* no cookie handling. You can accept all cookies, all cookies from the primary domain, or no cookies at all -- and nothing more. Chrome lacks even such a basic feature as session cookies! Firefox's default handling at least allows you to ask whether you want cookies from a given domain or not.
            Privoxy is no good, since it doesn't allow you to whitelist domains without logging on to your proxy server, editing the conf

        • by jeff4747 (256583)

          If it had a more stable Linux version and had all the addons/themes along with the ability to customize absolutely everything,

          Oh please no.

          Once upon a time, I used a web browser named Mozilla. It was a nice, speedy alternative to Netscape and IE. Then somebody decided that Mozilla needed tons of addons, themes and the ability to customize absolutely everything. Launch time went from nice and quick to slow and incredibly painful, and rendering all that crap bogged down the system.

          But that was ok, 'cause

          • Re:Good thing (Score:5, Informative)

            by msclrhd (1211086) on Tuesday January 05, 2010 @04:21AM (#30652798)

            There is nothing that mandates that you must have tons of addons installed. Yes, they are available and some are useful, but they are not required.

            Firefox startup time being slow (and yes, the more addons you have, the slower it will be) falls into the following areas:
                * disk I/O (which is not dependent on CPU speed);
                * element reflow analysis being called a large number of times (this is a fancy way of saying where everything is positioned on the page - which, yes, does include the UI);
                * element reflow analysis takes a long time each time it is performed;
                * javascript performance.

            The Firefox team are working on, investigating and making improvements to these areas.

          • by sznupi (719324)

            Funny thing is - Seamonkey is for some time noticeably more responsive, speedy and generally able to withstand much heavier browsing than Firefox.

      • by smash (1351)
        Well, problem is:

        ogg - no one (general public) really cares. FOSS - no one really cares. Cross platform - no one (general public, again) really cares.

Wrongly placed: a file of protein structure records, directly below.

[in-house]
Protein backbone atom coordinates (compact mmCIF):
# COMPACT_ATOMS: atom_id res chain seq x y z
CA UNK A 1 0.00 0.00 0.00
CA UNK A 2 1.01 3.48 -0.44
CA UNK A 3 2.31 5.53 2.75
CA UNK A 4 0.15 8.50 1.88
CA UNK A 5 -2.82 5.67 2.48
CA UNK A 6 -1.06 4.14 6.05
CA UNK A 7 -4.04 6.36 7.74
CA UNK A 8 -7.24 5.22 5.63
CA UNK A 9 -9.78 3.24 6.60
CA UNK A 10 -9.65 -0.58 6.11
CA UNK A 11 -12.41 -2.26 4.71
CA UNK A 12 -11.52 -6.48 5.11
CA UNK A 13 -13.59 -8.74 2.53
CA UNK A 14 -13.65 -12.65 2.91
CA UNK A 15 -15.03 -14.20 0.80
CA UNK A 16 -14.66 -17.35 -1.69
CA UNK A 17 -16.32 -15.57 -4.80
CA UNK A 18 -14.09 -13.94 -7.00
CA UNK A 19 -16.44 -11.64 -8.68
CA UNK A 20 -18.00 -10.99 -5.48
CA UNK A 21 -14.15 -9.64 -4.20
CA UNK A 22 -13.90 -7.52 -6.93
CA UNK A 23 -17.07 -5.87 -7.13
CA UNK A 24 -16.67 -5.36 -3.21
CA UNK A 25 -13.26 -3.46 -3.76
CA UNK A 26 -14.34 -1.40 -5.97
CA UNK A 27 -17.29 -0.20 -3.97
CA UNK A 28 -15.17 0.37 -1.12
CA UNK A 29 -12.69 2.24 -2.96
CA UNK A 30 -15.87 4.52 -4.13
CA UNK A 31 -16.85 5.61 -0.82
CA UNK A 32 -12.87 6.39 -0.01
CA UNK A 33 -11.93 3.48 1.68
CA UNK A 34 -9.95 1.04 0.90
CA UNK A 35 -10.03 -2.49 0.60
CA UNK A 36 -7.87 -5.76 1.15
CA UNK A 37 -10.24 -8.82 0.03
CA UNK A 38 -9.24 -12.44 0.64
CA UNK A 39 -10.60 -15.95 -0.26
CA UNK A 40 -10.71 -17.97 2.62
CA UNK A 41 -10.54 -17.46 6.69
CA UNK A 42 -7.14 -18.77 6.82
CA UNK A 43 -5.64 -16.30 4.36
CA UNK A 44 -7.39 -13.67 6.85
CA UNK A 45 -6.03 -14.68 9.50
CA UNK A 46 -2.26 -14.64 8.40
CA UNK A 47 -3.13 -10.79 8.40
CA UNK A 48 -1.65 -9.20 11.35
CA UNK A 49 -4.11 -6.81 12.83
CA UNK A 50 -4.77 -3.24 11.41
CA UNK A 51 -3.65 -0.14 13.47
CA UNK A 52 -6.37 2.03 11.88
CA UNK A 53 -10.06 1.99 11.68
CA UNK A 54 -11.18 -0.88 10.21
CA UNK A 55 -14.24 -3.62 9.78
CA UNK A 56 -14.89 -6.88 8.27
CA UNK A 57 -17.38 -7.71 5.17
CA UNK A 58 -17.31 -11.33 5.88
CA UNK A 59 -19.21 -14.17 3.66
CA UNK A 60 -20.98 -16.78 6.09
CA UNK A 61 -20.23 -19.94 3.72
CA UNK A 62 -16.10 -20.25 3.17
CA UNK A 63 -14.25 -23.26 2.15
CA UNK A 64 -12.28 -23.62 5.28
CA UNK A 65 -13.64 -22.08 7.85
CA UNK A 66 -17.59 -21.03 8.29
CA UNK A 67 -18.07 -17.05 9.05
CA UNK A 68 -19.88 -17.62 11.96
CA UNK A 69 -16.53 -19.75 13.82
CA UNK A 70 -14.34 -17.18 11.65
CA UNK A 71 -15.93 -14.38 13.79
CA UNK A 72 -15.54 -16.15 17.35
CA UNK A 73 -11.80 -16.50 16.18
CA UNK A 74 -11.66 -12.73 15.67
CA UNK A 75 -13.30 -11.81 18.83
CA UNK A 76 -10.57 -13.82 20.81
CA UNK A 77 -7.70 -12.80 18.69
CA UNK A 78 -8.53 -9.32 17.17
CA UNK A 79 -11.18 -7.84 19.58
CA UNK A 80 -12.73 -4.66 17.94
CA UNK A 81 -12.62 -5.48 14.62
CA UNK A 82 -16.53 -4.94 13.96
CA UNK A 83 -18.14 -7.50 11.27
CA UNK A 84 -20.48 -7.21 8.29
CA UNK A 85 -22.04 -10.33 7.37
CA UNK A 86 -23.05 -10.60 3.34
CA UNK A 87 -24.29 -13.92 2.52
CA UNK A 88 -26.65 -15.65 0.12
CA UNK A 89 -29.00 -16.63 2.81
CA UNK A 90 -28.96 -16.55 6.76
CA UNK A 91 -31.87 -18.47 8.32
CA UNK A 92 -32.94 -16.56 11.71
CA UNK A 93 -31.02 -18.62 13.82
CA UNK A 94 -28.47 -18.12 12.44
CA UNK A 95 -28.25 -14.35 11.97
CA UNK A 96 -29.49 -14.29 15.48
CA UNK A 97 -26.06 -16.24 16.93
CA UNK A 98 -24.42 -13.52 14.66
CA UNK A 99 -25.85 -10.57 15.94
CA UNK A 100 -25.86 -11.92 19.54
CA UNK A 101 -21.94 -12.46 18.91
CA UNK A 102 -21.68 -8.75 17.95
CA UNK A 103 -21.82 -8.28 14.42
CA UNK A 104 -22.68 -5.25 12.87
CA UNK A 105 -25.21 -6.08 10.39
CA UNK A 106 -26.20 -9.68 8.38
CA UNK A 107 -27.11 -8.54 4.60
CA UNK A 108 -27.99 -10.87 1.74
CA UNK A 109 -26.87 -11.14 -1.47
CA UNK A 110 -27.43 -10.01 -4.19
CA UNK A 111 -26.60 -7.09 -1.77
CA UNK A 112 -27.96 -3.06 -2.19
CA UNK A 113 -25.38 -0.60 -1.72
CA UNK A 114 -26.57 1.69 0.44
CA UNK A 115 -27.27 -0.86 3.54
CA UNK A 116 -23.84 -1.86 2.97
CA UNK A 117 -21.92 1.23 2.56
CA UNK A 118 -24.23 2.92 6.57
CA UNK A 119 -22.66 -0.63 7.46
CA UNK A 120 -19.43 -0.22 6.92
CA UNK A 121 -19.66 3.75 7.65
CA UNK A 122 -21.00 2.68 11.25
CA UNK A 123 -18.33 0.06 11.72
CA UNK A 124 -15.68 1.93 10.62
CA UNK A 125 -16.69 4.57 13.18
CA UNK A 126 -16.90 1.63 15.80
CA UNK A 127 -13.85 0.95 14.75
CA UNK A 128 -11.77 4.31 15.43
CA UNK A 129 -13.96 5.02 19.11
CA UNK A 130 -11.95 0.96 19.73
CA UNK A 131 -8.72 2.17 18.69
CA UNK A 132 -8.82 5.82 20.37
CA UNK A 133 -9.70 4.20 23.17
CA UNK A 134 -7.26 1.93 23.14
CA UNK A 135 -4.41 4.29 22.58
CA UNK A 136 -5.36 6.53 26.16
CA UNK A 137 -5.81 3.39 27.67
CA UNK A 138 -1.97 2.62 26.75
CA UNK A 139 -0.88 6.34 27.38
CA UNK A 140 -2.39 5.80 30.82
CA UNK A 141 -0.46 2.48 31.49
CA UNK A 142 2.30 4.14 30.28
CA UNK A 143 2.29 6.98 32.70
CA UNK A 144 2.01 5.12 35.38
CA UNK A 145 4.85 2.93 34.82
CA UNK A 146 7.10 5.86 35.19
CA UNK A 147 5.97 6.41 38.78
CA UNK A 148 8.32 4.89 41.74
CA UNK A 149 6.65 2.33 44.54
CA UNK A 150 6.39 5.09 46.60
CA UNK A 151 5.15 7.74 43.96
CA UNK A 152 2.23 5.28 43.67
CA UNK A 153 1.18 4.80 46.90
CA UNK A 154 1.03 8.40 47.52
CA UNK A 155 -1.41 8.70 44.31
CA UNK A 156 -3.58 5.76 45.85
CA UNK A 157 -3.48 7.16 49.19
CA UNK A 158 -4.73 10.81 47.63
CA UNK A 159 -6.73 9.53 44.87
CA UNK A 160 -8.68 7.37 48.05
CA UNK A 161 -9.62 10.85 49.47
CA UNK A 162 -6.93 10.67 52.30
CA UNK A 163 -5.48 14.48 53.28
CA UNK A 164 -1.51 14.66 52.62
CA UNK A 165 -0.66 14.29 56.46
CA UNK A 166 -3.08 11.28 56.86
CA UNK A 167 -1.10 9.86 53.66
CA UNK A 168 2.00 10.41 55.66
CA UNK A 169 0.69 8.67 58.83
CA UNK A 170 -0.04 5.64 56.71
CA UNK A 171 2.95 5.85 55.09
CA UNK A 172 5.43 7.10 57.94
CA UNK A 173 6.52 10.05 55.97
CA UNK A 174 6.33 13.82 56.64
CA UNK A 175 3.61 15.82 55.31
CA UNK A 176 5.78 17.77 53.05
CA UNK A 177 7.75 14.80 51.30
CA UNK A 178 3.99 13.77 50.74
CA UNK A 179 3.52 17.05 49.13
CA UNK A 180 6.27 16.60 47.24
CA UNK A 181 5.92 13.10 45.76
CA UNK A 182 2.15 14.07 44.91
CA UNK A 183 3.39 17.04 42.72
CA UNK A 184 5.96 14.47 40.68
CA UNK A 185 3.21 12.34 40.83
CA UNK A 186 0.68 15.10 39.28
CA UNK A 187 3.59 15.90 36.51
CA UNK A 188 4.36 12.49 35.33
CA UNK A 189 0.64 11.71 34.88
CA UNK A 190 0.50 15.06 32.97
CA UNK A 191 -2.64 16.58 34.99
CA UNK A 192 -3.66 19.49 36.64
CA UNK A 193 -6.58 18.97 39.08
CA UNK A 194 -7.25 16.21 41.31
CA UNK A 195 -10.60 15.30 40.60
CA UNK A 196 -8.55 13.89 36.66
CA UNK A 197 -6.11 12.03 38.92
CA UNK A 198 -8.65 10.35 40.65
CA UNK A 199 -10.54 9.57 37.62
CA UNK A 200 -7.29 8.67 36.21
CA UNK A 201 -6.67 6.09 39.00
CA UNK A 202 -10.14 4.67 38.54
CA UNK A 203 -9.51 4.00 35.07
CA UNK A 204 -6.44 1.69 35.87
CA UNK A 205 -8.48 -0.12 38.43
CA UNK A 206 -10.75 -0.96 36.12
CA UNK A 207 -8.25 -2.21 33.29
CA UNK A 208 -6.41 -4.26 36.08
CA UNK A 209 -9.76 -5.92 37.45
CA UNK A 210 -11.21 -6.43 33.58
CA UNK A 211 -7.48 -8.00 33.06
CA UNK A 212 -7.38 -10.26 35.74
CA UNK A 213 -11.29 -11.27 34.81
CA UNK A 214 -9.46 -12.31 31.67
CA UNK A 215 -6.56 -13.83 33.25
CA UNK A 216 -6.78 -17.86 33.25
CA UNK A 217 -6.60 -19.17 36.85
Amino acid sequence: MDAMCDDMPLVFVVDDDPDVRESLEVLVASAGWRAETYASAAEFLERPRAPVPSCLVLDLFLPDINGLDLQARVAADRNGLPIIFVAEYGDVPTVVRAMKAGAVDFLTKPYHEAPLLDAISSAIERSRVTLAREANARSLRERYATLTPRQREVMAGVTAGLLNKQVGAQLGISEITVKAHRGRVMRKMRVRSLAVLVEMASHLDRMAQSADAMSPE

The general public care about stability, outright speed and UI response.

        I gave up on Firefox long ago (basically as soon as chrome came out, and then, safari 4 - as a user who used it way back when it was called Phoenix) because it has no killer feature I actually need/want.

        Chrome has multiple threads. It makes a massive difference when browsing jav

      • Re:Good thing (Score:5, Interesting)

        by Trepidity (597) <delirium-slashdotNO@SPAMhackish.org> on Tuesday January 05, 2010 @03:01AM (#30652340)

        This is admittedly not an issue for a ton of people, but Chrome/Chromium is less architecture-portable as well, since instead of being all C/C++ or some other portable language like most browsers, its JavaScript engine [google.com] directly emits native code.

        It can currently do x86 and ARM, which covers almost everyone, but does mean that it can't run it on, for example, PPC macs, so I can't use it on my PowerBook, which is actually the machine that I'd most appreciate a faster browser on.

    • Re: (Score:3, Funny)

      by OverlordQ (264228)

      Other browsers have already caught up to Firefox in speed, features, and standards support.

      They're lacking the 'Eat your Memory' feature.

    • by CAIMLAS (41445)

      I don't know about that.

      Every once in a while I'll give other browsers a shot, just to see how everyone's doing.

      About the time that Firefox 3.5 came out, I gave the latest Opera a try (think it was 10). Its UI is decent, and it is fast. But it didn't perform as well as Firefox on a system with 512Mb, not by a long shot.

      I seem to be able to consistently crash IE8 on a Windows 7 virtual machine I've got. It's also painfully slow at loading pages, opening new tabs, responding to keyboard input, and the like -

  • Thread != Process (Score:5, Informative)

    by kiltyj (936758) <[moc.liamg] [ta] [jytlik]> on Tuesday January 05, 2010 @12:04AM (#30651390)

    Firefox, in its official version, still lacks support for multi-threading

    Firefox certainly supports multi-threading. A thread [wikipedia.org] is not the same thing as a process [wikipedia.org].

    • Re: (Score:3, Interesting)

      by BadAnalogyGuy (945258)

      There is no reason FF couldn't use separate threads to handle the threading of separate tabs. As it is, if any tab locks up, then the whole set of tabs gets stuck. Whether you use a process to separate each tab or you simulate it with threads, the difference is merely architectural.

      The shared memory and object resources is the bottleneck with threads, but there is no reason why a single process couldn't render separate tabs completely separately.

      • Re:Thread != Process (Score:5, Interesting)

        by Magic5Ball (188725) on Tuesday January 05, 2010 @12:33AM (#30651576)

        Read bug 40848 for the list of technical issues. Amongst other things, document windows may display and communicate with each other, or refer to each other, which leads to race conditions, etc.

        (The process documented in 40848 also explains why this idea has taken 9.5 years and some skunkworks outside/despite the open development process to get this feature to this point.)